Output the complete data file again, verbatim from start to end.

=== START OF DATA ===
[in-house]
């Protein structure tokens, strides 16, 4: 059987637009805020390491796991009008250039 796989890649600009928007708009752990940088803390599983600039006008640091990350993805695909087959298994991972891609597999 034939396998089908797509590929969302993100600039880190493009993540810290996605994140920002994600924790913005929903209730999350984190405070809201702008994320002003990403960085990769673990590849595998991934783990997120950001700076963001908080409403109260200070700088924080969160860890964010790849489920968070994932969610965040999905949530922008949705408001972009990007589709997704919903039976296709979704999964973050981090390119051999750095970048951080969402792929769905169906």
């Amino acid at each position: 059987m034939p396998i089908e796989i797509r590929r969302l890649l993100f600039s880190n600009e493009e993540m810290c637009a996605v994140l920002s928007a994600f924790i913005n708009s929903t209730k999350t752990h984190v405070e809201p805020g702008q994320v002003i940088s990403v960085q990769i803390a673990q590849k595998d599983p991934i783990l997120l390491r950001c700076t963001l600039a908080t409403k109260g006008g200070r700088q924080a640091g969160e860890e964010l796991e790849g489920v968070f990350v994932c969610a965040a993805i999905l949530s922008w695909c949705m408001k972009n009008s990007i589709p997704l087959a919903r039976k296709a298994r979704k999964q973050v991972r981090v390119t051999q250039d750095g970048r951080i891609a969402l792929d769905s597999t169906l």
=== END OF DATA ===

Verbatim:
[in-house]
């Protein structure tokens, strides 16, 4: 059987637009805020390491796991009008250039 796989890649600009928007708009752990940088803390599983600039006008640091990350993805695909087959298994991972891609597999 034939396998089908797509590929969302993100600039880190493009993540810290996605994140920002994600924790913005929903209730999350984190405070809201702008994320002003990403960085990769673990590849595998991934783990997120950001700076963001908080409403109260200070700088924080969160860890964010790849489920968070994932969610965040999905949530922008949705408001972009990007589709997704919903039976296709979704999964973050981090390119051999750095970048951080969402792929769905169906």
């Amino acid at each position: 059987m034939p396998i089908e796989i797509r590929r969302l890649l993100f600039s880190n600009e493009e993540m810290c637009a996605v994140l920002s928007a994600f924790i913005n708009s929903t209730k999350t752990h984190v405070e809201p805020g702008q994320v002003i940088s990403v960085q990769i803390a673990q590849k595998d599983p991934i783990l997120l390491r950001c700076t963001l600039a908080t409403k109260g006008g200070r700088q924080a640091g969160e860890e964010l796991e790849g489920v968070f990350v994932c969610a965040a993805i999905l949530s922008w695909c949705m408001k972009n009008s990007i589709p997704l087959a919903r039976k296709a298994r979704k999964q973050v991972r981090v390119t051999q250039d750095g970048r951080i891609a969402l792929d769905s597999t169906l």